Training at the front end of any career, and ongoing until the day we retire, at least, is a given for butlers and household or estate(s) managers today.
In the old days, the only training route was on-the-job training and apprenticeship that was hands-on heavy, light on theory, and limited in scope. The results were narrowly focused manual skills and not much in the way of managerial expertise.
Today, we have two additional avenues: bricks-and-mortar butler schools providing anything from 2-8 weeks of training with varying degrees of effectiveness and for prices ranging from a couple of thousand to $15,000.
The advantages include working with peers, face-to-face tutorials, and field trips, and often, preferential placement efforts upon graduation.
The other avenue, perhaps more in tune with the digital world in which we live, is online courses.
Their weaknesses are the very strengths of the bricks-and-mortar schools; whereas the strengths of online courses include a significantly lower fee (typically $2,000 – $3,000 for study hours on a par with an eight-week residential course); zero costs for travel, room and board; and for those currently in the work force, neither loss of income for the trainee nor interruption of service for the employer during the training.
Additionally, because more subjects are covered, the training tends to be deeper, or can certainly be made far deeper by the student taking ancillary courses locally on such as wines, cigars, flower arranging, advanced driving, firearm and security, etc.
An independent survey was conducted recently into preferred training methods, which is well worth reviewing. Key points established were:
- Only about 50% of people feel they have the learning opportunities they need in their work;
- People like to learn at home more than anywhere else;
- If they have a choice between learning on computers, tablets, mobile phones or reading a printed document, they pick a computer.
- Mobile phones came last;
- The preferred duration for learning is 16-30 minutes, by a very large margin;
- Learning opportunities are critical to job satisfaction.
Furthermore, according to the survey results, people most desire self-paced learning and to put information into practice immediately. Anyone who has done any of the online courses offered by the International Institute of Modern Butlers, knows that’s exactly the way their Institute training was conducted.
The courses were designed and written by the Chairman, Prof. Steven Ferry, who has worked for decades as an educator, specializing in cutting-edge education methods, as well as by Professor Ratliff, likewise an educator for decades.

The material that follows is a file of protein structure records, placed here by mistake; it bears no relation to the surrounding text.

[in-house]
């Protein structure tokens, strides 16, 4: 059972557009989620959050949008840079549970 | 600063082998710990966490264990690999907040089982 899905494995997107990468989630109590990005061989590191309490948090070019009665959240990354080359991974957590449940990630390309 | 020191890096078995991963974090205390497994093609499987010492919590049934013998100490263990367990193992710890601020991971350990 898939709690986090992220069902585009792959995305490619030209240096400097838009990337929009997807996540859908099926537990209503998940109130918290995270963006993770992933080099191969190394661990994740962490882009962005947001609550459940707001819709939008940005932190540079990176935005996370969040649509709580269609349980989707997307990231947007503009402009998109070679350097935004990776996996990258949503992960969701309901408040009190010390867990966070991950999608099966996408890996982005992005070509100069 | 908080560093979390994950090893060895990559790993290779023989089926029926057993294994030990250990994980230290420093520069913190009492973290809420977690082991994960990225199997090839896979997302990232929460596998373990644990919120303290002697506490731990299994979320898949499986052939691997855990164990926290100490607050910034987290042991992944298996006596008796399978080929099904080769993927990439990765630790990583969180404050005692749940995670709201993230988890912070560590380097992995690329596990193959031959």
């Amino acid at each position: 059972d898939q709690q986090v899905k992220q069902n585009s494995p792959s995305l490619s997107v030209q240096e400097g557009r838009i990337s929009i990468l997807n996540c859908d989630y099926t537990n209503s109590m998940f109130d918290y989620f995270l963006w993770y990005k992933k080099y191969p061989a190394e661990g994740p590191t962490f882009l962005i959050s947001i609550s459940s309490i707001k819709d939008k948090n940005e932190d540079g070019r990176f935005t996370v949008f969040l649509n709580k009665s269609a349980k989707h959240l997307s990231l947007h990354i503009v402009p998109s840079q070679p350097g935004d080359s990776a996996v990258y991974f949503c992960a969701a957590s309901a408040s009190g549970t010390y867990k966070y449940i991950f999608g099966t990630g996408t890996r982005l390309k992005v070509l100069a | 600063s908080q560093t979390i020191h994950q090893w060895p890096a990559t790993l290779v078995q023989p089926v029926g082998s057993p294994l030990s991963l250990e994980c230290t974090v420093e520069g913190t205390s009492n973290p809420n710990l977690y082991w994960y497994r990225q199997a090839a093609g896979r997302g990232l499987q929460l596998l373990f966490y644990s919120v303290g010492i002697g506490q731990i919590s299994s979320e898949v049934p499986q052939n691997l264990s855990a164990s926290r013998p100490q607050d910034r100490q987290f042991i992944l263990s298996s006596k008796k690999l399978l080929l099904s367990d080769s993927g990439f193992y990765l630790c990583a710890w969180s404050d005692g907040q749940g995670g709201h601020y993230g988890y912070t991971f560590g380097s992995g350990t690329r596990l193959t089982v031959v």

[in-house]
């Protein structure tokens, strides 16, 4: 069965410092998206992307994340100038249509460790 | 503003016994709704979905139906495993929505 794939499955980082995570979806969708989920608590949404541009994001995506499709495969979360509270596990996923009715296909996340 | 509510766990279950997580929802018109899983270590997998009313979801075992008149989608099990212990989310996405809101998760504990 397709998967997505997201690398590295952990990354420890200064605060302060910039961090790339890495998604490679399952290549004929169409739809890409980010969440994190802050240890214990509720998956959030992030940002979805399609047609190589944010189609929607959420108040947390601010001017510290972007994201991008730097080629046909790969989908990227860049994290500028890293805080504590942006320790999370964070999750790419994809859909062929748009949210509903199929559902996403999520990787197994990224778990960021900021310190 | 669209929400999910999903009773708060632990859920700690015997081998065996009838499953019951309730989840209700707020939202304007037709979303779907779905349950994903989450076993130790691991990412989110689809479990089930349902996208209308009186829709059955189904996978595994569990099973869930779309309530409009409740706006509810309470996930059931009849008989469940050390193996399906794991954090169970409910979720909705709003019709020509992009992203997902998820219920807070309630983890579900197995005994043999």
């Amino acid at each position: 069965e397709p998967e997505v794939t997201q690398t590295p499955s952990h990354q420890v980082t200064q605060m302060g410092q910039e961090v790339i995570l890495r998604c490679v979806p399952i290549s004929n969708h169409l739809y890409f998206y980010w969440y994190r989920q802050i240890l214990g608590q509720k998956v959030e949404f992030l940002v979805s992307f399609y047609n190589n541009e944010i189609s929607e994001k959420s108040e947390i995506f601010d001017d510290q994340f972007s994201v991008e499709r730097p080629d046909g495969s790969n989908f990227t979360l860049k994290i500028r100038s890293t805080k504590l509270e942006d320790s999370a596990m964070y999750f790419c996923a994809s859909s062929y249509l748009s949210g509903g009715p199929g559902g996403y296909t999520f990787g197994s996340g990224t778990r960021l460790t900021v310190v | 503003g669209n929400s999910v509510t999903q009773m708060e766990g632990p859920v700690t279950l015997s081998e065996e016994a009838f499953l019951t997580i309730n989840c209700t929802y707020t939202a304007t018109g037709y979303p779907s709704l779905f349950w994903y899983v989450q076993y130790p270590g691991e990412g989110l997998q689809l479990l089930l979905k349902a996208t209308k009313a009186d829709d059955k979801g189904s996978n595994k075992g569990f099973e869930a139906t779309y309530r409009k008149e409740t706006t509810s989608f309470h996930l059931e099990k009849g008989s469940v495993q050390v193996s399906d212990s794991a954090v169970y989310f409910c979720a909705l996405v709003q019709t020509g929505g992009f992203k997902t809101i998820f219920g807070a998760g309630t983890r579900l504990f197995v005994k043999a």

Where an employer is paying for the training (as opposed to self-funding), a visit to the estate by Institute personnel at the conclusion of the training can ensure full application of the materials and certainty on the part of the trainee, which are, after all, the ultimate purposes of any training.
Bricks-and-mortar schools and online courses appeal to different groups with different needs, goals, and barriers, so one cannot say that one is better than the other: only that it is a blessing for the profession that we have choices.
Even the old hands-on training on the job is still available in a few stately homes and such as Buckingham Palace for those who want authentic and traditional training. Certainly, in combination with the other two forms of training, they are valuable experience and CV/resume builders.
Steven Ferry, an English butler trained in London, established the first butler guild in modern times (International Guild of Traditional Butlers in 1990) and wrote the basic manual on how to butler at the same time (The British Butlers’ Bible). He has since published several more books and tens of articles on and for the profession—campaigning to move it from the 19th Century into the 21st Century, without losing its identity along the way. In 2004, he founded the International Institute of Modern Butlers at the request of peers, to set and raise standards for the profession. As its Chairman, he oversees the operations of its offices and trainers around the world and personally trains butlers and other staff on the butler model of service. Prior to working as a butler, he was a teacher and worked in the non-profit sector in various capacities. He has over 20 books published, as well as hundreds of articles & photographs for major US publishers and corporations. Learn more about Steven’s online British Butler training via their website: http://www.modernbutlers.com/